Release Date:September, 1, 2010
Book Preview: "BLOODLINES"
With money, status, and a multi-billion dollar fashion powerhouse, the Langs are Atlanta royalty. Lena Lang, the family matriarch, is the quintessential southern socialite, flawless, from her carefully coiffed hair to her designer five-inch stilettos. But in Lena’s ugly past lurks secrets that she’ll protect at all costs. When her daughter conjures up old ghosts, Lena fiercely defends her family’s name and status. There’s no limit to what she’ll do to keep the life she worked so hard to attain - even if it means the ultimate sacrifice.
The handsome and highly sought after Reynolds Lang and his wife, Blair, appear to be the picture perfect couple. But when, after months of trying, Blair fails to conceive, her obsession becomes more than Reynolds can take. The added pressure from his family to make good on a twenty million dollar offer he can’t refuse may be just enough to send Reynolds over the edge. But someone is there to catch him before he falls. She’s sexy, single, and more than willing to fill the holes in Reynolds’s tumultuous life. But the comfort of a much needed relief comes at a steep price- one that may be higher than even this fashion mogul can afford.
Though Lena and Reynolds try to hide their lies, the truth is undeniable. The past, present, hidden, and revealed come to an explosive collision, threatening the collapse of an empire and leaving the Langs forever changed.
Reynolds heard Braxton clear his throat, felt the elbow to his side. Instinctively, Reynolds bent slightly and clutched his ribs. He had been daydreaming again. He looked over at Braxton, who met him with a wide-eyed glare, tilting his head as if to say, “Are you going to start repeating your vows?”
A quick glance to the left met with the eyes of his bride, Blair, her head cocked to the side with impatience. “Sorry,” Reynolds muttered under his breath.
“I think Reynolds is mesmerized by his bride’s beauty,” the Reverend Doctor Carlton A. Stewart, III said with a hearty chuckle.
It seemed like all of the nearly four hundred guests broke out in hushed, restrained giggles as if they were sharing a private joke at Reynolds’s expense. His face flushed with embarrassment. Reynolds looked again at Braxton, who was shaking his head and wearing a wry smile.
Shut up, man; you’re not the one getting married, Reynolds silently scolded his best friend.
“Now, son, would you repeat after me?” The reverend started again.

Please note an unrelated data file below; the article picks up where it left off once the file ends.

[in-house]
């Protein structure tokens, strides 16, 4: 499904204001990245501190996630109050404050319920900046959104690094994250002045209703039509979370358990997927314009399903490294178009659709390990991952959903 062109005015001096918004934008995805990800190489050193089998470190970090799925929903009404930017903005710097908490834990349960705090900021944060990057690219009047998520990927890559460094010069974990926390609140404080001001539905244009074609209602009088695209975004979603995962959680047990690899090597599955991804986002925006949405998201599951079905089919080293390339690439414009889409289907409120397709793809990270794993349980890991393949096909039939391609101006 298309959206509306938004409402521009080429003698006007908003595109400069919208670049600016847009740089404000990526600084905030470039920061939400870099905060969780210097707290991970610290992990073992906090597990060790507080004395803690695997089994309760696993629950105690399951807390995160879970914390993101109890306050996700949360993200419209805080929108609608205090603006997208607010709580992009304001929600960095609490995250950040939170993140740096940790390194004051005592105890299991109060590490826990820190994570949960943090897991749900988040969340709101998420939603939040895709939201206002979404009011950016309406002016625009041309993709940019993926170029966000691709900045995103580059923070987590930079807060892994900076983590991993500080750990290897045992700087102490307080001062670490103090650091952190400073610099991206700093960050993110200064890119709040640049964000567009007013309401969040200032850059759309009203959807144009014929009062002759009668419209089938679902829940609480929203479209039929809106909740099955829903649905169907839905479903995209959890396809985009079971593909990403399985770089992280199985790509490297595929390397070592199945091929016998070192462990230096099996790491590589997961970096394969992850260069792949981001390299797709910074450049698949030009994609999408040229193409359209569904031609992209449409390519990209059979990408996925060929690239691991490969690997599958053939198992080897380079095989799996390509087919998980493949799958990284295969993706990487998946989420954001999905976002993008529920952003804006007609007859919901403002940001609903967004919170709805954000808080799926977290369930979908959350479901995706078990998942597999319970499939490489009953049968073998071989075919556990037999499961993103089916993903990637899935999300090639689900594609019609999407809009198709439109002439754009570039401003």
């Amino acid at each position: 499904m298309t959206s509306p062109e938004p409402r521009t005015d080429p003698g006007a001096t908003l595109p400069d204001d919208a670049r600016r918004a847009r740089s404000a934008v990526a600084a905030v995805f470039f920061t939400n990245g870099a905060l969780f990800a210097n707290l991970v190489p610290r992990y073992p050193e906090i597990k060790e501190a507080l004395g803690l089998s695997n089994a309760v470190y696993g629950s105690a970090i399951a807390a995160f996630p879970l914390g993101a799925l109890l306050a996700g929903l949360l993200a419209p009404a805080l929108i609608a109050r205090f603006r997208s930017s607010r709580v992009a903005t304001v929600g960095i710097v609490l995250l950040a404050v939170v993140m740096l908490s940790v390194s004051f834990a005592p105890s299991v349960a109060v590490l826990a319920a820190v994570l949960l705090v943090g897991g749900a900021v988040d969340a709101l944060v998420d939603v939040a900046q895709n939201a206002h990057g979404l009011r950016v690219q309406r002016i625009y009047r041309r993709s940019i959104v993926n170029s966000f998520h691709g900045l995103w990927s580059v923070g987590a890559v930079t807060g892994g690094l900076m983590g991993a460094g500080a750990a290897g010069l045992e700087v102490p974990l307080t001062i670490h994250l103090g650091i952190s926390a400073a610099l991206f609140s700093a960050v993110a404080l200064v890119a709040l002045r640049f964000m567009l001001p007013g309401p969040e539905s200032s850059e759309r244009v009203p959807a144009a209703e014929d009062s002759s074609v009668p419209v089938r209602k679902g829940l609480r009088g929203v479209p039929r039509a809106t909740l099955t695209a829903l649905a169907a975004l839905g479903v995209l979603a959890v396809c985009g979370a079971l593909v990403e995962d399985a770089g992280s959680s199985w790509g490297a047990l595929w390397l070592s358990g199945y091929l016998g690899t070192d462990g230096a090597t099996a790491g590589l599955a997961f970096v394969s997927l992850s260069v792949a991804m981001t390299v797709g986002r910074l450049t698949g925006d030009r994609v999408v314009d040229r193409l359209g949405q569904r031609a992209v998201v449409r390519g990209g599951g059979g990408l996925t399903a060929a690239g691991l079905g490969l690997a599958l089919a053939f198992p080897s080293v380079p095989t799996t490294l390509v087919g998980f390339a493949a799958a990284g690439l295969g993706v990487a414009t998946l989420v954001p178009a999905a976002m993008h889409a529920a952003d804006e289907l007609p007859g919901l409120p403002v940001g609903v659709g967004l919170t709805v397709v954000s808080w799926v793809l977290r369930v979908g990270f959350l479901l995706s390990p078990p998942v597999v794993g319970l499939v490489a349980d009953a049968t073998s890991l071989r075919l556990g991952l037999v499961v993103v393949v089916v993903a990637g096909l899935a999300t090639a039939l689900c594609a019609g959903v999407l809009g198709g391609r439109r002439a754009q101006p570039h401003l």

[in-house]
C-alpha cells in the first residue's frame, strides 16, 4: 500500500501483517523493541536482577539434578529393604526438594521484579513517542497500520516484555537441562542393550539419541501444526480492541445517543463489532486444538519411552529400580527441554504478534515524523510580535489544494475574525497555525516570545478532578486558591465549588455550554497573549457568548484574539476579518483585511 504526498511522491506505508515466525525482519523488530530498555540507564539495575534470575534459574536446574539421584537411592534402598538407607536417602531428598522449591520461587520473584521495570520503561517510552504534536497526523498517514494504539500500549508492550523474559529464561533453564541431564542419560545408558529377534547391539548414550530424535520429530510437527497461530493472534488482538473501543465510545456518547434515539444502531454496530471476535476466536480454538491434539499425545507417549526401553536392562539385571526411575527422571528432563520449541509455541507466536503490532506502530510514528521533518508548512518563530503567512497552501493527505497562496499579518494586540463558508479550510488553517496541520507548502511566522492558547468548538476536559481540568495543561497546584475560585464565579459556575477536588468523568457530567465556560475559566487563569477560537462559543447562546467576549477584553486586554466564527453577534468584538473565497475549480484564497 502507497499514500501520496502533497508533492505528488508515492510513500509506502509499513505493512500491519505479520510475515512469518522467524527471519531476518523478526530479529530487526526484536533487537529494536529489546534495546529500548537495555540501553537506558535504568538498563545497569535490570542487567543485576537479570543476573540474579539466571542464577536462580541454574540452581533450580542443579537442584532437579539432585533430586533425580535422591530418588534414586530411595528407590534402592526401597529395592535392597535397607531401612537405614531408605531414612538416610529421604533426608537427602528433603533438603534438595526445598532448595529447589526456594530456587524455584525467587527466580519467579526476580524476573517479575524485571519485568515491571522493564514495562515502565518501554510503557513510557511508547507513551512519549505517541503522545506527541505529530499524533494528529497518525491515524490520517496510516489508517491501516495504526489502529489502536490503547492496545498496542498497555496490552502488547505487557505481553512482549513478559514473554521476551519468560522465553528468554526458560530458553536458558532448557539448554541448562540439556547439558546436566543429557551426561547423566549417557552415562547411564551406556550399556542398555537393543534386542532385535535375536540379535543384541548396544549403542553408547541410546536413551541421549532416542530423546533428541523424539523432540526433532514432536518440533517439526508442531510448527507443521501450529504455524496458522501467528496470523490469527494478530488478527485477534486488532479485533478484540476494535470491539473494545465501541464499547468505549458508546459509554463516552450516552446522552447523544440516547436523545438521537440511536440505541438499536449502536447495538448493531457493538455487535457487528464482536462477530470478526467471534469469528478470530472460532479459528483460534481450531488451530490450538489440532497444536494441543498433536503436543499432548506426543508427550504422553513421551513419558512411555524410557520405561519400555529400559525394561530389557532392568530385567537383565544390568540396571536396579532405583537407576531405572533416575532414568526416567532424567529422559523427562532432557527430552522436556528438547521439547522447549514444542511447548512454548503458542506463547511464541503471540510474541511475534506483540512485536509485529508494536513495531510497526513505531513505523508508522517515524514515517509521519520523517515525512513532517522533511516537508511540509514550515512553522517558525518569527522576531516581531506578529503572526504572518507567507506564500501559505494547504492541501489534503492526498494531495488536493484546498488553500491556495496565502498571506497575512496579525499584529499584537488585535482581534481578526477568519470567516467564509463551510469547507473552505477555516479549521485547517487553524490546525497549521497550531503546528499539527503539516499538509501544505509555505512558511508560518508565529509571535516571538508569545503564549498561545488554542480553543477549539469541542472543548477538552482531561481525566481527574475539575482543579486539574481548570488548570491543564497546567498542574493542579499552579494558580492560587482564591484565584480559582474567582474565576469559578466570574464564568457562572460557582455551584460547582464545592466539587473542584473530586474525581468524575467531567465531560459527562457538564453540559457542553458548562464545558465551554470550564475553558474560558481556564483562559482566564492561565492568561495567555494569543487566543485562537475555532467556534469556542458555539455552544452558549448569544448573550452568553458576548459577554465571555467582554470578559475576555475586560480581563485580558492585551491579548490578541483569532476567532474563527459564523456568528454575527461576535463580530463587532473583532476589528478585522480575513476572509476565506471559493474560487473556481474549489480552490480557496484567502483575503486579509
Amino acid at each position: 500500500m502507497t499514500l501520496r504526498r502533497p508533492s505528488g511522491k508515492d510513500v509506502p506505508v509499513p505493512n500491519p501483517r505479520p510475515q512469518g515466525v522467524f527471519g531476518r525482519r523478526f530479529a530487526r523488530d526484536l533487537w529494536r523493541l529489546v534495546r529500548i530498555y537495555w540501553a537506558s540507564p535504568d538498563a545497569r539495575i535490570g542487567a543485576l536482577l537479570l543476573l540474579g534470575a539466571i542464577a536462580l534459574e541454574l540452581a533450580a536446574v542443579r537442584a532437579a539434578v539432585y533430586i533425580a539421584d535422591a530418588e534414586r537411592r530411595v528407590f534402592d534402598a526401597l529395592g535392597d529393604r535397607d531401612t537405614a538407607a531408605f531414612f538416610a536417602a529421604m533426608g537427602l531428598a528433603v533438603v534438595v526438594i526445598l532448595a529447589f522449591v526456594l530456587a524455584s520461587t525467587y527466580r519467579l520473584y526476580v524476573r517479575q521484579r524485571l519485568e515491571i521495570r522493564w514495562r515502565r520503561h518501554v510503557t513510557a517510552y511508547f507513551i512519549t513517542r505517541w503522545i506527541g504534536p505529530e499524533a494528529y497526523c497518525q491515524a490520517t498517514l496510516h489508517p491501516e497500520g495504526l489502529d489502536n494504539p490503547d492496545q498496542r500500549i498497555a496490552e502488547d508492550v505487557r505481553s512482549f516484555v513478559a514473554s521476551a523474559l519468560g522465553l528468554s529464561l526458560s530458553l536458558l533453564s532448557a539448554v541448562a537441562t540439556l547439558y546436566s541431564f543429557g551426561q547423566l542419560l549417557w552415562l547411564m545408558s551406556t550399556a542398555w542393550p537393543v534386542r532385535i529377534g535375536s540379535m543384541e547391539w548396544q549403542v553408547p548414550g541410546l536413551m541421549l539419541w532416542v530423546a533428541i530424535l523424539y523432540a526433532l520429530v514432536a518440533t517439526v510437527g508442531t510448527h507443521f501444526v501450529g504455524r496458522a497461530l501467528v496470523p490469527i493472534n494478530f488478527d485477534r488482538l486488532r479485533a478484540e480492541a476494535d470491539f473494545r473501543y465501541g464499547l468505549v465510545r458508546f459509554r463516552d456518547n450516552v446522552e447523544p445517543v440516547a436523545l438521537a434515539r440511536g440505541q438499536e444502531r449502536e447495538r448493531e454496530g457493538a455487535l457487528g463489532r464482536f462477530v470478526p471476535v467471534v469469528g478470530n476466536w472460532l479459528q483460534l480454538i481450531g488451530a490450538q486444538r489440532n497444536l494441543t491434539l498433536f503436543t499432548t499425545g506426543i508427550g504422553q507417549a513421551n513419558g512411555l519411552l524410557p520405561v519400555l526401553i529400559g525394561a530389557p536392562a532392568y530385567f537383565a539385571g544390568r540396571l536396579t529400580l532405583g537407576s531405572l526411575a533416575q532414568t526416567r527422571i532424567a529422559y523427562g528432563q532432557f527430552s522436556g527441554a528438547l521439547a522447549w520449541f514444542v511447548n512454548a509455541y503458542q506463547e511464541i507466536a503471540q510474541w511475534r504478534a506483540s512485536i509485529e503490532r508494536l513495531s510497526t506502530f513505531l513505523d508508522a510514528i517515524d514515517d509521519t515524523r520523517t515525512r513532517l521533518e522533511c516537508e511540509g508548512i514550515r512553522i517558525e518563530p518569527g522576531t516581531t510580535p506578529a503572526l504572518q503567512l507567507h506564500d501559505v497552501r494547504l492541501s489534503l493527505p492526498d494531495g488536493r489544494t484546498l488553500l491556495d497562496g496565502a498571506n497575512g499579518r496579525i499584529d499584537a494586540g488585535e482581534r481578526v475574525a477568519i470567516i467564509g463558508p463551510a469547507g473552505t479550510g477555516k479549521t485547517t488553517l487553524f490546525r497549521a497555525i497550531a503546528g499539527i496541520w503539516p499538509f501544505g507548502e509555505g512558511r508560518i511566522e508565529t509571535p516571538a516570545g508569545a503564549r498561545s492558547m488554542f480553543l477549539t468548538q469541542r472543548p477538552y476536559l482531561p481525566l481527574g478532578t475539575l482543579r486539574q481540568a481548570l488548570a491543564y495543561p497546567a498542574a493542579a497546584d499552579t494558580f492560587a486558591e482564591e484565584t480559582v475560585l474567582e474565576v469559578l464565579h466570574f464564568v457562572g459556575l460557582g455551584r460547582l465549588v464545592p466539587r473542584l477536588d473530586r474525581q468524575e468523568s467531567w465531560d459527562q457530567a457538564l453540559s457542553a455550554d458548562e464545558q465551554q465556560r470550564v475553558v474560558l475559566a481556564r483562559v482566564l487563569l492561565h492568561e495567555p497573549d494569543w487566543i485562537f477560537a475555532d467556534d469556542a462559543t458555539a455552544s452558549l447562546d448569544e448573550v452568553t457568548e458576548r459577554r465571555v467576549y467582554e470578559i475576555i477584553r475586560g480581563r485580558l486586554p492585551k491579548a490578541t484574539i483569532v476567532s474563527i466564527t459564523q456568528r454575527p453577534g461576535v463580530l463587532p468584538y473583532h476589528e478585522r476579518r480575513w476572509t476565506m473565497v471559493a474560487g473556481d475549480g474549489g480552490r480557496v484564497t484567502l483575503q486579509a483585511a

“I, Reynolds Bryden Colby Lang …”
“I, Reynolds Bryden Colby Lang …”
“In the presence of God and our family and friends …”
“In …” Reynolds’s voice trailed. After a few moments, he regained his concentration and started again. “In the presence of God and our family and friends …”
“Do take you, Blair Lindsay Cannon, to be my lawfully wedded wife and faithful partner.”
“Do take you, Blair Lindsay Cannon, to be my lawfully wedded wife and faithful partner.”
“For better or for worse …”
“For better or for worse …” Reynolds stared at Blair. She did look absolutely stunning. Blair was nothing short of gorgeous, and it had been her perfect looks that drew Reynolds to her with an unyielding magnetism. He’d run into her at a Fourth of July party the summer after his sophomore year at Morehouse. She’d drawn him in with her cute laugh and genteel southern ways. He remembered how her curled locks seemed to flow with a breeze that was only apparent to her, as if she’d brought it with her to Braxton’s parents’ poolside when the rest of them were sweltering in the blazing Atlanta heat.
“In sickness and in health …”
“In sickness and in health …” Reynolds repeated. I might just get sick, he thought. He brushed his moist palms on the legs of his tuxedo, but it only helped a little. Nervously, he took Blair’s hands back into his own. He looked down at them, suddenly embarrassed to be holding her perfectly manicured fingers in his clammy palms. She batted her eyes and gave him a reassuring smile—a smile that told him it was okay for him to be nervous. He wished that was all he was. He wanted to run—bolt—out of the church without looking back.